Matthew Shanahan

Recovering tradition and Post-Christian thought

This presentation will focus on comparing and contrasting two theologians that have vastly different interpretations of the Adam and Eve creation story in Genesis. Pope John Paul II’s Theology of the Body, presented through his weekly audiences from 1979-1984 illustrates the fullness of Catholic interpretation of the Adam and Eve story. This analysis of human sexuality illustrates the evolution of the Catholic theological method on human sexuality in light of biblical revelation in Genesis, theological anthropology, eschatology, and sacramentality. This Christian theological development relying heavily upon the influence of St. Paul, the Marian and Petrine dimensions of the Church were developed as Christians began to make theological sense of the Jesus story, particularly His resurrection. John Paul II can be characterized as using modernity as a way to rediscover the depths of human experience in John Paul II with his ‘Theology of the Body’, not through his own personal hermeneutic in particular but as the Magisterial head of the Church. Mary Daly’s journey, on the other hand, involves an uncovering of patriarchal oppression both within the texts and the continuous theological development of Catholic tradition. Looking particularly at her book Gyn/Ecology: Metaethics of Radical Feminism, Daly’s hermeneutic is the result of deconstructing the patriarchal narratives that constantly seek to control and oppress women. Her goal is to rediscover the essence of femaleness that has been repressed throughout history, allowing freedom to reign and ultimately, for women to flourish. Examples range from an embrace of pseudo-feminism that actually promotes patriarchy to a culture that promotes the myth of a feminine evil found through the character of Eve in the book of Genesis. While it is evident that these metanarratives do in fact differ in substance, it is also clear that they differ in language. They have simultaneously inherited from a western body of thought that critically aims to understand truths about humanity. These radically diverse views will be both mediated and scrutinized in my presentation with the hope of gaining insight to further authentic theological assessment of a globalized human nature and sexuality. Furthermore, these tools can be used as a basis for dialogue between people of different views that are constantly navigating a public arena impacted by globalization across a variety of cultures.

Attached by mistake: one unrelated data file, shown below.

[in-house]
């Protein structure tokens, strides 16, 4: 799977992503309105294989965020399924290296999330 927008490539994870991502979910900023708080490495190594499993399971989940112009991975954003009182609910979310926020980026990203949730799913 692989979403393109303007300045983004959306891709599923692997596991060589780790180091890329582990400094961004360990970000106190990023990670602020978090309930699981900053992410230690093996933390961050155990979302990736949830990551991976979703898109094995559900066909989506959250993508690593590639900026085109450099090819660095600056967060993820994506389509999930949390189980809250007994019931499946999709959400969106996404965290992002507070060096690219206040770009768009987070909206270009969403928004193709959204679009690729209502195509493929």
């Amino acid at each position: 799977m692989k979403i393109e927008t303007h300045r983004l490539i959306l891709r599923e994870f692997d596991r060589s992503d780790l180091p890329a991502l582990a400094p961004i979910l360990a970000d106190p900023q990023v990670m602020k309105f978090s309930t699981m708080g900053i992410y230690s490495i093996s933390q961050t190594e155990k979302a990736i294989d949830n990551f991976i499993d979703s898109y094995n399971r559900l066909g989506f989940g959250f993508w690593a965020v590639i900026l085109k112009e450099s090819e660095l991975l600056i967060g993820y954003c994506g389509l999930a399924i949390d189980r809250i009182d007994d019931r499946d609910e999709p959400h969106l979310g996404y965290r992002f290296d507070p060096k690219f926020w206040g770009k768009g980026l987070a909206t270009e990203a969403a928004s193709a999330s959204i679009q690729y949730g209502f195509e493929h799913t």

These two examples are a clear dichotomy of what has arisen in the West in the 20th century. In the end, these two positions, in all of their depth and rigor, promote a culture that heads in different directions, on different paths to what they see as a true and equitable future for humanity in accordance with how we were created. Different value judgments are present in these approaches that seek to rebalance the appropriate amount of order and chaos within human relations, in accordance with how the historical past is interpreted.